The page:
I don't think that anyone who has owned and used both would agree with that statement. They are in entirely different quality and performance classes. That's why the GPD mounts without goto sell for more than the larger, goto-equipped EQ-6. For many years, Synta based its entire mount production on low-cost lookalikes of Vixen mounts. When they wanted to build larger mounts they turned to Takahashi as their inspiration for a new series of lowcost lookalikes. Nobody (including Synta) seriously thinks that either line is comparable to the "real" mounts they mimic, though. That's why they sell for so much less. When Synta acquired Celestron they picked up the much higher-quality (and more expensive) CGE; that's a different story.

and plays well with computers, autoguiders, etc.


Both can - but the Vixens don't require a cottage industry of aftermarket hardware and software to do so. In fact, they are quite usable without external computers.

Check out the Yahoo EQ6 Users Group for images and information. You won't be sorry.


No need. I've belonged to that Yahoo Group since November, 2003. I've been using EQ-6 and GP mounts since well before then. You?

#7 Telescopeman54

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Posted 27 May 2009 - 09:45 AM

My source; ME! I've used both. I owned an EQ6/Atlas for quite a while AND a GPD2. The Atlas won out when I used my 4" f/15 refractor. The Atlas was able to handle it better than the GPD2. Both were in factory condition and not modified in either way.

Eventually, both mounts became too much to handle and sat idle. I sold them both. I do remember that the Atlas was used far more than the GPD2. I did visual observing and public nights, mostly. I tried some imaging with them, but, never got too far and lost interest.

I still belong to the EQ6 group. I no longer own the Atlas and have just never bothered to drop out from the group. There's still a lot of good info coming out of that group that I find interesting. I have a friend who has one so if I ever DO need one I have access to it.

Just because something costs more does not necessarily mean that it is better! Personally, I don't really care. I just know that I PERSONALLY used the Atlas much more than the GPD2 and that there is a rather mature software system available for it. Also, I see more images presented using the Atlas than the GPD2.

Opinions are like backsides. We all have one and no two are exactly alike!

That's my Schtick and I'm Schticking to it! LOL

Steve

#8 Peds

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Posted 27 May 2009 - 03:27 PM

From my brief experience with the Atlas mount, I have found the weight rating adequate and not over-inflated. It's a pretty sturdy mount and I wouldn't be surprised if it can hold more than the advertised weight when pier mounted.

Simply browsing the imaging section will show that the Atlas (EQ-6) is a very capable and popular mount when it comes to imaging (at least in short/medium focal lengths). It is definitely not a premium mount such as Astro-Physics, however, it doesn't claim to be one.

I cannot comment on the GP/DX or GPD2 mounts as I have no experience with them. I have not seen many images in our forums with them either, but I'm sure there are successful imagers using them. If the polar scopes on the Vixen mounts are the same as the Tak mounts, then they are definitely superior to the EQ6 polar scopes.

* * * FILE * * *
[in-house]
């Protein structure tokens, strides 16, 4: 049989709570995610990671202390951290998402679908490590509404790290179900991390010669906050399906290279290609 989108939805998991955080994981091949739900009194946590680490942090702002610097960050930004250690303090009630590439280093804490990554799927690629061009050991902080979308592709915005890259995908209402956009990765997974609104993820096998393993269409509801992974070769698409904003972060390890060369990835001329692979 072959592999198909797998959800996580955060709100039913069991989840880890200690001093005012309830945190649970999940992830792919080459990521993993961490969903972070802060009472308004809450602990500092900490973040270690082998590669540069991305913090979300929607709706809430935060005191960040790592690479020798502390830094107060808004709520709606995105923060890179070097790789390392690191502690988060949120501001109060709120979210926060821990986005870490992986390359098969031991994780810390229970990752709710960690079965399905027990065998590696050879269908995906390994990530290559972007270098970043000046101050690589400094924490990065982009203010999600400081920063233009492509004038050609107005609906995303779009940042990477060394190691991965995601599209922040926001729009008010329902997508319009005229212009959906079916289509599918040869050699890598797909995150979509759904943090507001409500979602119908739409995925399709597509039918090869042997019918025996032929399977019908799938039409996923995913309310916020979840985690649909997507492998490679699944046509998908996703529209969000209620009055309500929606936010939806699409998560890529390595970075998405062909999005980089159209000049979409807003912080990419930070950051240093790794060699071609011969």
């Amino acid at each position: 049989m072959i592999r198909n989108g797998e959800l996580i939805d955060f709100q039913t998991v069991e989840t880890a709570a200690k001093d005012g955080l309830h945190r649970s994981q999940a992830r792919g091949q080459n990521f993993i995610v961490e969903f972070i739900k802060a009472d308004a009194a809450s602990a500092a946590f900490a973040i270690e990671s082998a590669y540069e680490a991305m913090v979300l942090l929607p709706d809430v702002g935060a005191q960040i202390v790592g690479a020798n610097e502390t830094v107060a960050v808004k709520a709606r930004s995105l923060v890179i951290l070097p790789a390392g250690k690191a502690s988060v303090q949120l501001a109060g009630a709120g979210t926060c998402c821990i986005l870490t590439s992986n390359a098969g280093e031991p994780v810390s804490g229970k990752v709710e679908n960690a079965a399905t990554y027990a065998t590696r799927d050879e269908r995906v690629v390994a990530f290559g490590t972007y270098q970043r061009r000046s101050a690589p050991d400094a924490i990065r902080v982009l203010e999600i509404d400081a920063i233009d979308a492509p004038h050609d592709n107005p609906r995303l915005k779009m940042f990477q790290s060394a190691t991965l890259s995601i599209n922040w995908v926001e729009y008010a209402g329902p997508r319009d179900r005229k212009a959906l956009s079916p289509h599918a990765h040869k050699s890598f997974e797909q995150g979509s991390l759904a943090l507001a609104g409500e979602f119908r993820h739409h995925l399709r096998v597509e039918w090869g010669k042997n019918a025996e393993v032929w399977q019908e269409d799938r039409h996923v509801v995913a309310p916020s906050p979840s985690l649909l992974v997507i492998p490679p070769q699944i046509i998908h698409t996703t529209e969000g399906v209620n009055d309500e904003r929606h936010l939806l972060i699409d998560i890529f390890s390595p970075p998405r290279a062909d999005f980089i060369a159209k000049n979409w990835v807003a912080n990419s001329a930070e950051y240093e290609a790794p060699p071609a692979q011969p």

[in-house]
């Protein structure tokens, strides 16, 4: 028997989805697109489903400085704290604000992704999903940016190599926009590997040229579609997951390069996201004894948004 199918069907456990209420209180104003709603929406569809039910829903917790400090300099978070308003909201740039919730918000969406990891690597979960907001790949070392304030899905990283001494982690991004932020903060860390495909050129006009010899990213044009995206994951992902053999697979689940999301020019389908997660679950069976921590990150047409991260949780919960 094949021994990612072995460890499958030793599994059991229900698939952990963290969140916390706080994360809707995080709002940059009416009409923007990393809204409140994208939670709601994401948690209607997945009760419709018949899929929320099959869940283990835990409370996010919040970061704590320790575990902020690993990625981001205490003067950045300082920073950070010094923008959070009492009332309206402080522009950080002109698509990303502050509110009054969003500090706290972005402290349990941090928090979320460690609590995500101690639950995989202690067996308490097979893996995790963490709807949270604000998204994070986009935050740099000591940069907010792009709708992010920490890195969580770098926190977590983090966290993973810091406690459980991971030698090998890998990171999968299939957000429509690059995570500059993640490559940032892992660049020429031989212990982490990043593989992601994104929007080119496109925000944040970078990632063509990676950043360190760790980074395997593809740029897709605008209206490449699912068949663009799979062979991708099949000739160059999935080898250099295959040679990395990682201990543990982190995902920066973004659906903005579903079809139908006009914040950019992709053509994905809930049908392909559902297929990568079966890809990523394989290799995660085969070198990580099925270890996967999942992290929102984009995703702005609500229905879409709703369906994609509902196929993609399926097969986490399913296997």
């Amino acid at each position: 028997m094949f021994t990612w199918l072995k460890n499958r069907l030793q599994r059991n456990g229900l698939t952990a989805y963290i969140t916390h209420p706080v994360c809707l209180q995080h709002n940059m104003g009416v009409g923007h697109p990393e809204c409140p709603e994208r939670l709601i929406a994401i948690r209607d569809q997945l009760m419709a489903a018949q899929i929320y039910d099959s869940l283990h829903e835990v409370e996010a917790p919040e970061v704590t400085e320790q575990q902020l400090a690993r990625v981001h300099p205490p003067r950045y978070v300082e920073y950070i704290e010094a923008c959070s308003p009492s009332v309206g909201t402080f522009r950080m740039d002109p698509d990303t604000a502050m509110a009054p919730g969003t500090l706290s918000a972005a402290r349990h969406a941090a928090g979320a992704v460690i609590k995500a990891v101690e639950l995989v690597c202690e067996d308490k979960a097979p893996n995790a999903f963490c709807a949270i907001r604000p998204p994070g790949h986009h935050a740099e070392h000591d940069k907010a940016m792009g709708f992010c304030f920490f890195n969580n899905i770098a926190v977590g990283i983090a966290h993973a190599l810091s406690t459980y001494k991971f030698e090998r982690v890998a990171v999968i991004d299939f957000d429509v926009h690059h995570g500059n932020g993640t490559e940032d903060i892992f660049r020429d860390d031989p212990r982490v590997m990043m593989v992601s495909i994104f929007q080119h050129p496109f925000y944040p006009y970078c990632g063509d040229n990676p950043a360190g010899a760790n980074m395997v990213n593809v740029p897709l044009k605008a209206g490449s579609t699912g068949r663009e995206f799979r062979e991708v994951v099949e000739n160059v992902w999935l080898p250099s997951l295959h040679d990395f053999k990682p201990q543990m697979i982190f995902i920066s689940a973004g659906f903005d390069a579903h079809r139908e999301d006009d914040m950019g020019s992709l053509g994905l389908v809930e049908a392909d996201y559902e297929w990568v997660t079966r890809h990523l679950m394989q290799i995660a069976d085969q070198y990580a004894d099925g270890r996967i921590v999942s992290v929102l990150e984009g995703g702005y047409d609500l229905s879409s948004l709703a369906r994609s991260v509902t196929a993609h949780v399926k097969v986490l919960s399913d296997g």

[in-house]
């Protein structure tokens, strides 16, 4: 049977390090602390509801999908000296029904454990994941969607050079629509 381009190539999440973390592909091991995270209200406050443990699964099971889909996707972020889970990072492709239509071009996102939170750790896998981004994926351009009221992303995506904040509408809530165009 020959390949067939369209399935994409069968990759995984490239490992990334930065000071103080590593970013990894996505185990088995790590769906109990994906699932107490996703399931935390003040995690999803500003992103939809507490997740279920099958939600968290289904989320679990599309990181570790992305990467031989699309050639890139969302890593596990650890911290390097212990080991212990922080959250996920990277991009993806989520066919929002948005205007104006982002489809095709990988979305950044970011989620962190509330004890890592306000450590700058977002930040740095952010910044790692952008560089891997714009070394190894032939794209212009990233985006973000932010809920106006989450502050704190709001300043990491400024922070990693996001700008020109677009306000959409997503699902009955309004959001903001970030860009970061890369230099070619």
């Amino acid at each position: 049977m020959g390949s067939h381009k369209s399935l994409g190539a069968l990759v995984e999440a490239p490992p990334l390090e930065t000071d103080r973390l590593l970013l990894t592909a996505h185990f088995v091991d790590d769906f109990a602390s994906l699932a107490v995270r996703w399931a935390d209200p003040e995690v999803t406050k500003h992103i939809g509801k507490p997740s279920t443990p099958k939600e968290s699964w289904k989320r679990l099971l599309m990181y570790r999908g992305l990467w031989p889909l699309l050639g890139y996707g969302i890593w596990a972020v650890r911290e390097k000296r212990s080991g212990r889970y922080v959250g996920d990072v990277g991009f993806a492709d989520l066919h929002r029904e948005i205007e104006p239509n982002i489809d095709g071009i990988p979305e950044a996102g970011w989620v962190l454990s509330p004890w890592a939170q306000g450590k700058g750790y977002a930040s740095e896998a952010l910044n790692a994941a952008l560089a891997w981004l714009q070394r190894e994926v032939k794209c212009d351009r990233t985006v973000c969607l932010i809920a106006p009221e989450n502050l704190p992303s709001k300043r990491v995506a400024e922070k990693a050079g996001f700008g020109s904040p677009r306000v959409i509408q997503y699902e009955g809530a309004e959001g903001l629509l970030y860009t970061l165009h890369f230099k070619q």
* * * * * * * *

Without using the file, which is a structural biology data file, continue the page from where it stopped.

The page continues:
Perhaps it would be interesting to know if John C has used a newer EQ6 model or older? I have heard complaints of older models.

P.

#9 Mike C

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Posted 27 May 2009 - 06:01 PM

Many thanks for all your comments. I think I'll leave my options open for the time being.

It would be great if the GPD2 was up to it, though. After years of using the Super Polaris the GPD2 should be reasonably familiar, and I can still use some SP parts such as the tripod and counterweights.

Can anyone answer the question about powering the GPD2 version of the Starbook: is it really battery only or can an AC adapter be connected?

Thanks and regards.

#10 jrcrilly

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Posted 27 May 2009 - 06:23 PM

Perhaps it would be interesting to know if John C has used a newer EQ6 model or older? I have heard complaints of older models.


I've used some of both pre-Synscan and post-Synscan models. The best one I personally owned was an early one which had been refitted with a Sky Sensor 2000 (Vixen) drive system. It still didn't perform like a Vixen mount, of course - but it was a step in the right direction. I may rig another one like that some day for portable visual use, but not for imaging.

I'm not saying that one can't image with an EQ-6; I know that some folks do. Heck, we have a fellow here on CN who does terrific work with an LXD55! I shot for years with loads exceeding 50 pounds and optical tubes up to 6 feet long on an LXD750; it's possible to make things work. That doesn't mean that a higher-quality mount wouldn't have worked better. I was making do with what I had.

The specific question that was asked, though, was which of the two mounts would be the better imaging platform for a load within the capabilities of the GPD2. That's the question I answered, based on lots of experience with numerous examples of both. The difference is substantial; far too large to ignore. I still haven't seen any imagers with similar experience dispute that.